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How do they decide which peons in economy to pack in first?
November 25, 2012 10:18 PM   Subscribe

How exactly does American Airlines assign its boarding groups 2-4? Is it just totally random?

I know the overall boarding procedure, but was wondering if anyone could shed any light on how non-elite, non-priority passengers get sorted into groups 2 through 4.

Some pages seem to indicate that those who check in online faster get placed in earlier groups, but others seem to indicate that it's just totally random.

I'm inclined to think it's the latter and totally random, because I checked in literally 23 hours and 59 minutes -- flying Southwest has trained me to do this out of habit -- before my AA flight home for Thanksgiving, and yet got placed in group 4, with a concomitant downright awful boarding experience.

I know you can pay at the airport to be in Group 1. Just wondering about groups 2 through 4. Any insight would be appreciated, before I ready myself for the journey back this week.
posted by andrewesque to Travel & Transportation (11 answers total) 1 user marked this as a favorite
 
Did you have an aisle seat? On many airlines, aisle seats are in the last zone boarded, and window seats are in the first non-priority zone. That's kind of the whole point of the zone thing: fill each row in the most efficient order, and fill the plane back to front.
posted by ocherdraco at 10:34 PM on November 25, 2012


It makes no sense on AA anymore. They used to board the plane from back to front, but now it does seem random. The AA flight I was on last week, my girlfriend in the aisle seat had a lower group than me at the window. And we were on the same itinerary.
posted by hwyengr at 10:44 PM on November 25, 2012


I noticed recently on United that it didn't seem to make any sense either (I always assumed it was done in the most efficient way, but it looked very random last time). I could be missing something.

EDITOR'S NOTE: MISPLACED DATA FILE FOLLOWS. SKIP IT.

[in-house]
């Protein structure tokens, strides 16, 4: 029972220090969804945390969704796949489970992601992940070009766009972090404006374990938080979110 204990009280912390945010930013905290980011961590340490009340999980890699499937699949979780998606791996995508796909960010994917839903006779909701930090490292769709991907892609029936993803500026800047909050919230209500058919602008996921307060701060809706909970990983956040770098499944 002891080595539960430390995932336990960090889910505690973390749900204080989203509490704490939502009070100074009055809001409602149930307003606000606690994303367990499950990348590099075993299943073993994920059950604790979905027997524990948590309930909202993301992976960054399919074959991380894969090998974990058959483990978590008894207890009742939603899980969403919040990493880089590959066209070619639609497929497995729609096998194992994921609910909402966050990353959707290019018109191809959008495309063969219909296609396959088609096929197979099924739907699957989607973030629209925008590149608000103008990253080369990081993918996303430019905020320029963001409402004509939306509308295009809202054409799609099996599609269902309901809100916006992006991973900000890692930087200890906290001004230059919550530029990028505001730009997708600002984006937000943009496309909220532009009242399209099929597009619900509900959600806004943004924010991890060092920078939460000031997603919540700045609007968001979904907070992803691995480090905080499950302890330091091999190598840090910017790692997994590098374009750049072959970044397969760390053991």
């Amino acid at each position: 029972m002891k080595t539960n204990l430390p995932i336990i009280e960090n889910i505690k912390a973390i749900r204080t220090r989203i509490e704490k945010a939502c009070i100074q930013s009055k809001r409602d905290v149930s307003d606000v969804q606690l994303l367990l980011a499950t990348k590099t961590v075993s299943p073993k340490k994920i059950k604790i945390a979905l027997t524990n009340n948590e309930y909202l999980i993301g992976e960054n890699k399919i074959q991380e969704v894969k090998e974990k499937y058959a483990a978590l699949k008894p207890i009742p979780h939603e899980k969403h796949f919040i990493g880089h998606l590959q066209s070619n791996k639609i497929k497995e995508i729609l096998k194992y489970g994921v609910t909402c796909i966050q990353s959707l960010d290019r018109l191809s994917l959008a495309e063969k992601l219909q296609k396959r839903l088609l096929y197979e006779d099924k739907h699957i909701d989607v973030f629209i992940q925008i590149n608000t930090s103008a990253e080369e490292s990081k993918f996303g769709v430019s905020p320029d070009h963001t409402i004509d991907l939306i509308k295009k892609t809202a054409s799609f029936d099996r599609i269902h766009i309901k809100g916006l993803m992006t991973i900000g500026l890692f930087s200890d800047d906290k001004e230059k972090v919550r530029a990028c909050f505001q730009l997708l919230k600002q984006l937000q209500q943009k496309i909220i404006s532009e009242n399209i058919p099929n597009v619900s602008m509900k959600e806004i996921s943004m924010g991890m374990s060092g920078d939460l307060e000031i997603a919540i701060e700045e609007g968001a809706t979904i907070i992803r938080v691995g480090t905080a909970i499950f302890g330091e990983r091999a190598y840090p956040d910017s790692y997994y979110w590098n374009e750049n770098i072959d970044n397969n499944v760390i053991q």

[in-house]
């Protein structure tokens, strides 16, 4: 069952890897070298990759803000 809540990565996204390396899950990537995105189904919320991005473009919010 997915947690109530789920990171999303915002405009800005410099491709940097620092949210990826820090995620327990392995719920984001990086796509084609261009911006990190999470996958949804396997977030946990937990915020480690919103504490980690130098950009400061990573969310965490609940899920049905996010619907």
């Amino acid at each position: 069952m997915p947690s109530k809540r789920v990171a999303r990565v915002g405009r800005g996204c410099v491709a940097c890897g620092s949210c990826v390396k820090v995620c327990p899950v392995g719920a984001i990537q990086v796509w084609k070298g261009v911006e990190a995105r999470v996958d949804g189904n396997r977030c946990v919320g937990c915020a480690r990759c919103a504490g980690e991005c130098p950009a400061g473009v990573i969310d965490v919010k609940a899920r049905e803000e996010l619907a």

posted by stoneandstar at 10:52 PM on November 25, 2012


Guide to Boarding Procedures, which has AA as "back-to-front," but it seems they've since switched to random
posted by the man of twists and turns at 10:53 PM on November 25, 2012


I had a window seat.
posted by andrewesque at 1:33 AM on November 26, 2012


I vaguely remember reading something on A/B testing where some airline or another had figured out that back to front was actually a fairly inefficient boarding style, and that they were experimenting with others.

I'm pretty sure it wasn't an article on the Steffen method, although that'd be a good place to start.
posted by straw at 3:17 AM on November 26, 2012


American is also experimenting with different grades of service. You can buy all kinds of crazy stuff for an add-on fee. One of them is boarding with Zone 1. So you'll see people in the back of the plane, in all sorts of seats and they paid an extra $15 for the privilage of putting their butt in a seat and their life in the overhead before you. (I might be one of those people, I HATE checking bags.)

In Korea, I was on an Asian flight and they just say, "Okay, we're leaving, get on!" And everyone just piles on. It's no less efficient.
posted by Ruthless Bunny at 7:29 AM on November 26, 2012


I've often thought it might be at least partially driven by the fare you paid.
posted by Chrysostom at 9:29 AM on November 26, 2012


The Pilot has said otherwise, but I agree with you, Chrysostom. At least, based on my experiences with United, using tickets I buy many months in advance.
posted by Rash at 9:36 AM on November 26, 2012


When I get a Zone 4 boarding, I just board when they call Zone 2. They've never stopped me and told me to wait for my Zone to be called.
posted by doomtop at 11:18 AM on November 26, 2012


We've discussed this previously, but not specifically for American.
posted by Rash at 4:43 PM on November 26, 2012


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